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In the U.S. is it legal for a family member to withhold certificate of naturalization & passport from another legal adult?

What can be done to retrieve the documents?

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    Report to the police that the documents have been stolen. – phoog May 24 '16 at 4:16
  • @phoog: Most likely, the police would consider this a civil matter and decline to get involved. – Mowzer May 24 '16 at 9:24
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    In the United States or in other countries? The Wall Street Journal periodically makes hay out of the powerlessness of the US embassy in Saudi Arabia re: holding female spouse or children's US passports from them riyadh.usembassy.gov/mobile//ipca2.html – user662852 May 25 '16 at 22:16
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If the passport that was stolen is a U.S. one, you should report it by any of the channels outlined on the State Department's page Lost or Stolen Passports. The paper-reporting option is via form DS-64, which asks, among other things, whether you filed a police report; so it might be good to do that first. Form N-565 is a similar form for requesting the reissue of a naturalization certificate, and it, likewise, asks about any police report.

Withholding someone's ID documents, knowing that they are necessary for travel, would be "false imprisonment" under both state and federal statutes. Also, 18 USC §§1426 and 1427 cover the crimes of "Reproduction of naturalization or citizenship papers" and "Sale of naturalization or citizenship papers"; a 10-year felony for a first offence.

"Whosoever unlawfully ... disposes of a ... certificate of naturalization, ... shall be fined under this title or imprisoned not more than ... 10 years (in the case of the first or second such offense, if the offense was not committed to facilitate such an act of international terrorism or a drug trafficking crime),"

If the police take your report but don't scare the possessor of your documentation into immediately returning it, you could sue him or her for the actual expenses of obtaining replacements in Small Claims court. If the mispossessed passport causes big enough damages, I guess you could sue in any court that has jurisdiction.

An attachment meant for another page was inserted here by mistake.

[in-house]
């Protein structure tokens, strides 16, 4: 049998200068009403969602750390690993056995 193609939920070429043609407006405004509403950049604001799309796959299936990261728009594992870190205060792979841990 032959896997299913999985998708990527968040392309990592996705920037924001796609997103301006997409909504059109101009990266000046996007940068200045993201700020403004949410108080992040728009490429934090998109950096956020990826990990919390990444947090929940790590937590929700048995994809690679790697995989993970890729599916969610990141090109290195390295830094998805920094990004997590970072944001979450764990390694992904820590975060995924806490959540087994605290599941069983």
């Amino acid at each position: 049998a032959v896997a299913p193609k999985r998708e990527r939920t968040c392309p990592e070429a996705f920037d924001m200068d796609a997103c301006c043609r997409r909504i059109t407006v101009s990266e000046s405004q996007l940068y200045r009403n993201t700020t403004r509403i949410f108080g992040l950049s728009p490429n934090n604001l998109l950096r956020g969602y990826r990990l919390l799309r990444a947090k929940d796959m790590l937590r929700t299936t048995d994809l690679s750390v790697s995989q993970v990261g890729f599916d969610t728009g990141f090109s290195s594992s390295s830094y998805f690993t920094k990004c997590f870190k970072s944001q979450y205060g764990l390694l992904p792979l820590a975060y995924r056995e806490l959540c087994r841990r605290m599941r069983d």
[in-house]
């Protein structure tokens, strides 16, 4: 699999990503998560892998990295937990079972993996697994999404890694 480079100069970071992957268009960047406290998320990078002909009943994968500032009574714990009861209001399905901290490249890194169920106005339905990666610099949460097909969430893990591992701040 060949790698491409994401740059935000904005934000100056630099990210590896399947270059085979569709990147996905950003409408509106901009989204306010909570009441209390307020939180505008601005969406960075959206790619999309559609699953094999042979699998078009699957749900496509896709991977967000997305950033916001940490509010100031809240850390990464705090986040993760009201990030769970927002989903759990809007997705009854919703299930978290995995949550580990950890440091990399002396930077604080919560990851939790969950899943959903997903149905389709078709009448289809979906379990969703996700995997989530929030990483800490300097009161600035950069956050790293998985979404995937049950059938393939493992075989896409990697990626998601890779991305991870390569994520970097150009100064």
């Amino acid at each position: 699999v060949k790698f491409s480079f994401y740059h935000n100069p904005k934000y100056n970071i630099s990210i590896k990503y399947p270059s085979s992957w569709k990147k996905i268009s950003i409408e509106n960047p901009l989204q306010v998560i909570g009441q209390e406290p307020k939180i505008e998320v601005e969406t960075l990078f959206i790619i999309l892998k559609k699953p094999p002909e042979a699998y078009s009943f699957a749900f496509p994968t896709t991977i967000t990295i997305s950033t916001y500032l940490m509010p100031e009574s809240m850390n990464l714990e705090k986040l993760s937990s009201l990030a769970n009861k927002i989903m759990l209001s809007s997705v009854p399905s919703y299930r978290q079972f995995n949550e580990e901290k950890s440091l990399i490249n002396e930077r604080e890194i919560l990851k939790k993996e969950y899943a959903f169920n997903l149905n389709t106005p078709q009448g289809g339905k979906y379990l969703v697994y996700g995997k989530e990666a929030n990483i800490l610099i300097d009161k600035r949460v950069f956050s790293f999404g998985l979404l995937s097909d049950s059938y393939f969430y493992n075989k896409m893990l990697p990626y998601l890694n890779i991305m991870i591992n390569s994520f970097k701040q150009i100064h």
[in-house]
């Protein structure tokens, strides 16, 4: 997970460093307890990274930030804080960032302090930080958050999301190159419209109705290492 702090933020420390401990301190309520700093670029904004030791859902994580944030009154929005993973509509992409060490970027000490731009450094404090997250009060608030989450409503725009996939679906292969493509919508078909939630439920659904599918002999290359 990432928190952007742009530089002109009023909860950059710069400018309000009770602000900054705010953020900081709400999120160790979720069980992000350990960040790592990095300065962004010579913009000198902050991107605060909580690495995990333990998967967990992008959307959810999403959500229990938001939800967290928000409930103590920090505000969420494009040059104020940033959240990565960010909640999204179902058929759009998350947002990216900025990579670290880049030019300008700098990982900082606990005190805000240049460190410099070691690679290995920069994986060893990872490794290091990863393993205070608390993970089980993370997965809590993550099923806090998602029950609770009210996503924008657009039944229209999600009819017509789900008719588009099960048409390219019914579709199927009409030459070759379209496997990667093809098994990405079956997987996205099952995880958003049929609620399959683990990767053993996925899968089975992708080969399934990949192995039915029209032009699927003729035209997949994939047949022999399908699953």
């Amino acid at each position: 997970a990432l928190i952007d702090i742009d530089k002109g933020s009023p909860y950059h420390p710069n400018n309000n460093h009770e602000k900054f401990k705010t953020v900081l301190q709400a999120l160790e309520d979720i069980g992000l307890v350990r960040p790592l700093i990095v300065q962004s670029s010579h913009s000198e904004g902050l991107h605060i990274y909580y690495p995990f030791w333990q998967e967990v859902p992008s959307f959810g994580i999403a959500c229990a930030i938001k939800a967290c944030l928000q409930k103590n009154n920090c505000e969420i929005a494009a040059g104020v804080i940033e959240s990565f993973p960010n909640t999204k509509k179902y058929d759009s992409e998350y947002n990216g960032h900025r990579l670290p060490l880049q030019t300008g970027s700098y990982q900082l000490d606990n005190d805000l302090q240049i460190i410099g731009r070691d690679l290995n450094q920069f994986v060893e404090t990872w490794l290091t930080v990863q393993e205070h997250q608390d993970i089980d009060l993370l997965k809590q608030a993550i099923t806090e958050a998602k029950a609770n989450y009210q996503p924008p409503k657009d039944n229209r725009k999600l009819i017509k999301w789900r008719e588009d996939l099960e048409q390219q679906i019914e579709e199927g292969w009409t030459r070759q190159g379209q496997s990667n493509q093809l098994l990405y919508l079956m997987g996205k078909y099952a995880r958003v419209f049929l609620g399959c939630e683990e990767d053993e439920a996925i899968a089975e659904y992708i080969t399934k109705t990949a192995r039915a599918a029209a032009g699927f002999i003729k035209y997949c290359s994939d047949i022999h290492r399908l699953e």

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Sue them.

If someone has physical possession of property you own and does not voluntarily return it (and you do not have a contract with them that grants you repossession rights), the only lawful means of recovery from the person in possession is to sue them.

As a practical matter, however, it might be more timely and efficient for you to simply apply for a replacement copy. I would be surprised if the issuing authorities don't have a simple procedure to handle this.

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    To replace the passport, she'll need a police report, so if the police refuse to get involved as you suggested in your reply to my comment, she may be out of luck on that front. As to the suit, it may be difficult to show, to the court's satisfaction, that the family member actually has the document. – phoog May 24 '16 at 9:51
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    @phoog: To replace the passport, she'll need a police report. Are you certain? What if the passport was misplaced, lost or destroyed? Which would, technically, be the case if the family member refuses to admit possession as you described. – Mowzer May 24 '16 at 9:57
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    No, you are correct, form only asks whether you filed a report. I still think it's theft though, even if the police don't want to get involved. ... theft of US government property, no less. – phoog May 24 '16 at 10:06
  • IANAL - and don't live in the USA, but I would argue "no, its not OK" - you have not advised the reason why, but I posit that them withholding this information is, in fact likely facilitating slavery. The [US Department of State][1] website claims "What is Modern Slavery? Over the past 15 years, “trafficking in persons” and “human trafficking” have been used as umbrella terms for activities involved when someone obtains or holds a person in compelled service." – davidgo May 24 '16 at 19:21
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    @Mowzer: You can file a police report for something that was lost, especially a passport. – user102008 May 24 '16 at 20:29

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